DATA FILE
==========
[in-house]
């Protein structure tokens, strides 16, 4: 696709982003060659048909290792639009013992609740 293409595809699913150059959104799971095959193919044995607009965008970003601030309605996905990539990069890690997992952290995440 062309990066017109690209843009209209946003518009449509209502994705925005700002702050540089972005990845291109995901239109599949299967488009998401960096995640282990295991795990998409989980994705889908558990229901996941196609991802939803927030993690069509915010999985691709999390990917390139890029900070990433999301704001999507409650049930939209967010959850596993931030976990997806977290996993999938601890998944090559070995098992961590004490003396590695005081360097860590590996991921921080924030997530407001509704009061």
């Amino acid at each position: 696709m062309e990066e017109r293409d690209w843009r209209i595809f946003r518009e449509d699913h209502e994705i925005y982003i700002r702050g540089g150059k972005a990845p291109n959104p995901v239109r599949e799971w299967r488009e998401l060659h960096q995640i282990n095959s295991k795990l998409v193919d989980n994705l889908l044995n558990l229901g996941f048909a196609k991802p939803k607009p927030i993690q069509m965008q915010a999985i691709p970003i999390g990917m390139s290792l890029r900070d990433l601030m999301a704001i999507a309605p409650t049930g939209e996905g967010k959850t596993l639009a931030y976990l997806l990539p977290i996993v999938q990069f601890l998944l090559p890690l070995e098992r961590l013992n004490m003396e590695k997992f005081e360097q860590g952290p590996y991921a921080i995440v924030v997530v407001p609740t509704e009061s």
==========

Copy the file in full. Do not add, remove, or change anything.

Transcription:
[in-house]
């Protein structure tokens, strides 16, 4: 696709982003060659048909290792639009013992609740 293409595809699913150059959104799971095959193919044995607009965008970003601030309605996905990539990069890690997992952290995440 062309990066017109690209843009209209946003518009449509209502994705925005700002702050540089972005990845291109995901239109599949299967488009998401960096995640282990295991795990998409989980994705889908558990229901996941196609991802939803927030993690069509915010999985691709999390990917390139890029900070990433999301704001999507409650049930939209967010959850596993931030976990997806977290996993999938601890998944090559070995098992961590004490003396590695005081360097860590590996991921921080924030997530407001509704009061």
């Amino acid at each position: 696709m062309e990066e017109r293409d690209w843009r209209i595809f946003r518009e449509d699913h209502e994705i925005y982003i700002r702050g540089g150059k972005a990845p291109n959104p995901v239109r599949e799971w299967r488009e998401l060659h960096q995640i282990n095959s295991k795990l998409v193919d989980n994705l889908l044995n558990l229901g996941f048909a196609k991802p939803k607009p927030i993690q069509m965008q915010a999985i691709p970003i999390g990917m390139s290792l890029r900070d990433l601030m999301a704001i999507a309605p409650t049930g939209e996905g967010k959850t596993l639009a931030y976990l997806l990539p977290i996993v999938q990069f601890l998944l090559p890690l070995e098992r961590l013992n004490m003396e590695k997992f005081e360097q860590g952290p590996y991921a921080i995440v924030v997530v407001p609740t509704e009061s």